A man’s motorcycle accident and resulting head injury changed the way doctors understand memory loss

Kent Cochrane (KC) changed the way doctors think about memory loss after he survived a motorcycle accident in 1981. He died this year at the age of 62, but his ability to retain factual information following his injuries made a lasting impact on the understanding of how our brains remember things. Shayna Rosenbaum, a principal […]

Kent Cochrane (KC) changed the way doctors think about memory loss after he survived a motorcycle accident in 1981. He died this year at the age of 62, but his ability to retain factual information following his injuries made a lasting impact on the understanding of how our brains remember things.

Shayna Rosenbaum, a principal investigator at the Cognitive Neuroscience Lab at Toronto’s York University, worked directly with KC, and she talked to NPR host Arun Rath about this unique case. She explained how the memory areas of our brains work and respond to injury:

“Well, the structure of the brain, the hippocampus, which is responsible for forming new memories and for retaining old ones is vulnerable to a wide range of neurological conditions, including not only head injury, but also Alzheimer’s disease, encephalitis, epilepsy. So many people, unfortunately, suffer from certain forms of memory loss. But what we’ve learned is that not all forms of memory are affected, so memory is not just one thing. And we’ve learned from cases like KC that patients can, in fact, rely on the types of memories that are spared, such as memory for facts about the world and about oneself in order to compensate for those aspects that are impaired.”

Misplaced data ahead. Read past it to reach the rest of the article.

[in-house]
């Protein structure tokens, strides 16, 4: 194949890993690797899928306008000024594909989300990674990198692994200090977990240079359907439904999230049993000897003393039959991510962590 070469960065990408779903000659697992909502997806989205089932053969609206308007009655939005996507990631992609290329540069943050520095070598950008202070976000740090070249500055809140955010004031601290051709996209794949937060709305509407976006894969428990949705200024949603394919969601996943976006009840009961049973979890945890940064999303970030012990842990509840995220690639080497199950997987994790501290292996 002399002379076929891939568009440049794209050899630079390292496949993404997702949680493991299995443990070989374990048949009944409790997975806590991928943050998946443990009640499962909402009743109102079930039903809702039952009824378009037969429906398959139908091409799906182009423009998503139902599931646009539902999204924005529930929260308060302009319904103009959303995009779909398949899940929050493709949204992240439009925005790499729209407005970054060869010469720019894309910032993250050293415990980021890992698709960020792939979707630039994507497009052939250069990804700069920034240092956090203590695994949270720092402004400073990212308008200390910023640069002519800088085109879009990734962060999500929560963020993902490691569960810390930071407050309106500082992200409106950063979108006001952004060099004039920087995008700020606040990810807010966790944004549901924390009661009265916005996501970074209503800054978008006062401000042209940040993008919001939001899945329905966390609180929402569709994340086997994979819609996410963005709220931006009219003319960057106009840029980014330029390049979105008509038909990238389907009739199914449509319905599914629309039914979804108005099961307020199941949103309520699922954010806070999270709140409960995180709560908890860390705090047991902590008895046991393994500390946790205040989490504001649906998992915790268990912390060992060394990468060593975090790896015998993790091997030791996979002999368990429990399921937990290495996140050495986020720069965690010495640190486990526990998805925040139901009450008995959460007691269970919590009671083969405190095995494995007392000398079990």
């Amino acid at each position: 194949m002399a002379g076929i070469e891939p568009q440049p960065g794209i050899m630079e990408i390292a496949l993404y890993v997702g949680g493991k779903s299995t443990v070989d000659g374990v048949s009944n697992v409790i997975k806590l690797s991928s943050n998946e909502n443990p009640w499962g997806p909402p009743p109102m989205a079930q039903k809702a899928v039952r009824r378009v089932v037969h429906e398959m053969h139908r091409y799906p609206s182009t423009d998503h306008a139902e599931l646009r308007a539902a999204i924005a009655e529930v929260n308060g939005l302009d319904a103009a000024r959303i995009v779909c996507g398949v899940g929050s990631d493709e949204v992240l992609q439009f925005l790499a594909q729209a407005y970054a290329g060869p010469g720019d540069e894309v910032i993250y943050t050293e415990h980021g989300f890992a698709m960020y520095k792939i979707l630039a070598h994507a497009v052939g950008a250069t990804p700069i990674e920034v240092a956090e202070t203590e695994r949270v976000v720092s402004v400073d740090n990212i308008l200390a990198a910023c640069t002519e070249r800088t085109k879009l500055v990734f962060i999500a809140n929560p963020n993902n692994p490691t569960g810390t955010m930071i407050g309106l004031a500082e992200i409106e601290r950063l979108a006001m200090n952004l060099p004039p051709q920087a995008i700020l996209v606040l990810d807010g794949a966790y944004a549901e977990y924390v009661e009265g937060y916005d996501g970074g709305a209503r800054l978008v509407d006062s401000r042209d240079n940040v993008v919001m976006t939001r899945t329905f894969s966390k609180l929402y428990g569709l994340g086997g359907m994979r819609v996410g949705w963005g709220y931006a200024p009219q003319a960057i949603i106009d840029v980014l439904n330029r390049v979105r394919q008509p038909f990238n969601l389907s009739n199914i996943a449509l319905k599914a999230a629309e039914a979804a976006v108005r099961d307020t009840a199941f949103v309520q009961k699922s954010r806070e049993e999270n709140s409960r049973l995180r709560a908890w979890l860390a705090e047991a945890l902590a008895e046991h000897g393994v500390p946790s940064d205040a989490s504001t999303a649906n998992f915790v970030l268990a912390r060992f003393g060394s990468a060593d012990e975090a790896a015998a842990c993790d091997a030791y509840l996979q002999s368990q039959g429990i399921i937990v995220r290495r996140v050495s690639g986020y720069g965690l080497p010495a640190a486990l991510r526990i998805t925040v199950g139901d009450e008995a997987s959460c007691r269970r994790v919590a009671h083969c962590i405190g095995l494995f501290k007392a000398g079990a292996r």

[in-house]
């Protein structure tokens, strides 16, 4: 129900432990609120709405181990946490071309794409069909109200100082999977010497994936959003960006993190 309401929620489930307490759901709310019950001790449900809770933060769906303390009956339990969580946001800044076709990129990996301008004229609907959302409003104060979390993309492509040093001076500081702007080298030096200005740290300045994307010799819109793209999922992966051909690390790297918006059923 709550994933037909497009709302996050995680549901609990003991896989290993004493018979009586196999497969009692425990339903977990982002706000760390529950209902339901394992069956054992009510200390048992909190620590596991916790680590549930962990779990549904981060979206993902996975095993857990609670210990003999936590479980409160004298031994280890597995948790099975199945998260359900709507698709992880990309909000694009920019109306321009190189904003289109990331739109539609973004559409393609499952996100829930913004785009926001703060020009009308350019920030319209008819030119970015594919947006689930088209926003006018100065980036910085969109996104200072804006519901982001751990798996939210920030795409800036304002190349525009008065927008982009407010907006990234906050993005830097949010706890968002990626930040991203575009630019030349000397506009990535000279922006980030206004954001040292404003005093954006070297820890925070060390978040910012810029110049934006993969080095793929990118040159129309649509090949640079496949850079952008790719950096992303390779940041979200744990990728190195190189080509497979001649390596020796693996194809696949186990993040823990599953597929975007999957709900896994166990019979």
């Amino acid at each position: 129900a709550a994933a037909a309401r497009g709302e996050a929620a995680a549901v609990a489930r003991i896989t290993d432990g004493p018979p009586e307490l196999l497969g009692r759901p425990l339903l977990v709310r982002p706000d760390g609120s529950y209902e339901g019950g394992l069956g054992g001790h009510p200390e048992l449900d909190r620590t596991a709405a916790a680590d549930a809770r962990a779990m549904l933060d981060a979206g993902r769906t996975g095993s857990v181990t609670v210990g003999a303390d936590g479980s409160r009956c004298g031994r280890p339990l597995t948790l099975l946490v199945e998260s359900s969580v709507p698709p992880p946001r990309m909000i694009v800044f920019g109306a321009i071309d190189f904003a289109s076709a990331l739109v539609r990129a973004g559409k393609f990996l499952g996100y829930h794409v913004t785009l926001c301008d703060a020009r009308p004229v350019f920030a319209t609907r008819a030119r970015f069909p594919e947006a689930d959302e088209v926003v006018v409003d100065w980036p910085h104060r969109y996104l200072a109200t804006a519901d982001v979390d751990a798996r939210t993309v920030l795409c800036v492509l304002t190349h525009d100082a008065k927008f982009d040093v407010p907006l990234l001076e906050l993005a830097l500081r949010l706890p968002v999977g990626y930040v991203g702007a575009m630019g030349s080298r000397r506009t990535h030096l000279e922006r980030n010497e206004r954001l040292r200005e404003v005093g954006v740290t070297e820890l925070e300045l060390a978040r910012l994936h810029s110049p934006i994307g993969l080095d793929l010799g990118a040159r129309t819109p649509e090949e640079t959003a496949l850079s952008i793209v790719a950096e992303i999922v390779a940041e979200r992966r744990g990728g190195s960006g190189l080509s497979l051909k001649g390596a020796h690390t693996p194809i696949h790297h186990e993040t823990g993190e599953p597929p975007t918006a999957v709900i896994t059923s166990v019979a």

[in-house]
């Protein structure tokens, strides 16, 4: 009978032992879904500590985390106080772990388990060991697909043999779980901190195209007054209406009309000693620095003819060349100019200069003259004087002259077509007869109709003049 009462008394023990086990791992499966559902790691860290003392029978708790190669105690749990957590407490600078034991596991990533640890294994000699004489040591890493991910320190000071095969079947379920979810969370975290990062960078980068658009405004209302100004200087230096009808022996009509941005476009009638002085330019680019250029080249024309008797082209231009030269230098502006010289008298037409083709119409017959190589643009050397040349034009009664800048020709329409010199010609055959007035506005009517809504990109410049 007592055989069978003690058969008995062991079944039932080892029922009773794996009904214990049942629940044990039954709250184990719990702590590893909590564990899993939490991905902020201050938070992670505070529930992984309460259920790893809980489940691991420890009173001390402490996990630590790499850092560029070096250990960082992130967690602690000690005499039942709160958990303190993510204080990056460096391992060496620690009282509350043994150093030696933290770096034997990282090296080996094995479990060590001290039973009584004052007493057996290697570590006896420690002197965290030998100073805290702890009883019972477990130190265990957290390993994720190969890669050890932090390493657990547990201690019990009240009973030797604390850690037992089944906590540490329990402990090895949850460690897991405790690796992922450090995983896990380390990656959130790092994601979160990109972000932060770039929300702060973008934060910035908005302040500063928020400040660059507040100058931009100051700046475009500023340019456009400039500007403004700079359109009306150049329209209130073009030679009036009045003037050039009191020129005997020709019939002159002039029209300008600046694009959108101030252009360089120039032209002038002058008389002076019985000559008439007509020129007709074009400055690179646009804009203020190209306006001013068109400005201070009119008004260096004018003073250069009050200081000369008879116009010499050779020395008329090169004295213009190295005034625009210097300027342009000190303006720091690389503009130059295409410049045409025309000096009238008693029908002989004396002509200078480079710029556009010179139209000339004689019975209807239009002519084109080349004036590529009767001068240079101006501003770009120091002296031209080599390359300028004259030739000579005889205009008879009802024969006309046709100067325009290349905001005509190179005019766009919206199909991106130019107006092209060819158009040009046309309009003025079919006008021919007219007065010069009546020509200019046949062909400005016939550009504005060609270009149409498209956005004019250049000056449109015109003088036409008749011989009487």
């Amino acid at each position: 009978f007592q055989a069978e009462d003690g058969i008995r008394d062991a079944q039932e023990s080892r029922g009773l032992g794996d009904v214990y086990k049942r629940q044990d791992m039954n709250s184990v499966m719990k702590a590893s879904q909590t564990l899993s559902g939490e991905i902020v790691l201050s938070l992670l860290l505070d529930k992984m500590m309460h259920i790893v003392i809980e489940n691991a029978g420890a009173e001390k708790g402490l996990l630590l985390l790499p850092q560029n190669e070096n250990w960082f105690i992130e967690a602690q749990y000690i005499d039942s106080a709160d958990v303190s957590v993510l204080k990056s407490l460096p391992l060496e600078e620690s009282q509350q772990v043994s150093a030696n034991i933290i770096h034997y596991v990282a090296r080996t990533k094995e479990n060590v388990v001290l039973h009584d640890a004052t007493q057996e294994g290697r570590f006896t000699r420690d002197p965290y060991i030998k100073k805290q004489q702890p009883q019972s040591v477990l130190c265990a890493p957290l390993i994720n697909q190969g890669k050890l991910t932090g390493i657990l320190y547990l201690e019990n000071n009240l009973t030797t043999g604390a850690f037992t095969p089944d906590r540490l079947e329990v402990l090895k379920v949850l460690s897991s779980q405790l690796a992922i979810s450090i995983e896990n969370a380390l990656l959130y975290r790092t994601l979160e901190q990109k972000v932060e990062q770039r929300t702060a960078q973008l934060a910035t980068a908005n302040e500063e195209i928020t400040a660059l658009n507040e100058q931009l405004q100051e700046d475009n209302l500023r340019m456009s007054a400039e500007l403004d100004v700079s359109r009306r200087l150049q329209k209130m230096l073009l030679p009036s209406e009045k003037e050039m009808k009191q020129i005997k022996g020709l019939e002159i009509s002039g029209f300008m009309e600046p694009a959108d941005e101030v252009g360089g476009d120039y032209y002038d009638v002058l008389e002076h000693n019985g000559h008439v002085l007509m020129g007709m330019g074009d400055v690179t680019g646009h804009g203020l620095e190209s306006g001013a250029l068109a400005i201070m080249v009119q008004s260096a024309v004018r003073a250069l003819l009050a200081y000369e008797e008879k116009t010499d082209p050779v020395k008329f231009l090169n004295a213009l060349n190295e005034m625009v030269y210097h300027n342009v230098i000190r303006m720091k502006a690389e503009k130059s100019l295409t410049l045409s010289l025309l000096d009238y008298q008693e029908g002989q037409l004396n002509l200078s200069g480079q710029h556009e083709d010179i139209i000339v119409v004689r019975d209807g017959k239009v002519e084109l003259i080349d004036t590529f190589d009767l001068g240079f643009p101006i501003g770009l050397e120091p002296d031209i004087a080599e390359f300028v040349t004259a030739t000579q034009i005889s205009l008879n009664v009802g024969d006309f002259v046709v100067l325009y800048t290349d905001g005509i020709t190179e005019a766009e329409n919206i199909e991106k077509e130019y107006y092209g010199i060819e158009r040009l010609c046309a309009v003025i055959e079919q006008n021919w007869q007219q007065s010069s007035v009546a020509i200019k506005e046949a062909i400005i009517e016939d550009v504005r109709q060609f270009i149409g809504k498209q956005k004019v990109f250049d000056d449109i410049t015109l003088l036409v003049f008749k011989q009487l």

Despite KC’s injuries, Rosenbaum explained that he did have an understanding of how the research about his case was significant and potentially very helpful for the future of this area of study.

“When we drew his attention to the many contributions that he had made to our understanding of memory, he himself was blown away. He would often show amazement when we would show him a newspaper article that was written about him. And when we explained how we now understand that memory is not one thing based on studies involving him, he really did seem to appreciate the types of contributions that this made to our understanding of memory.”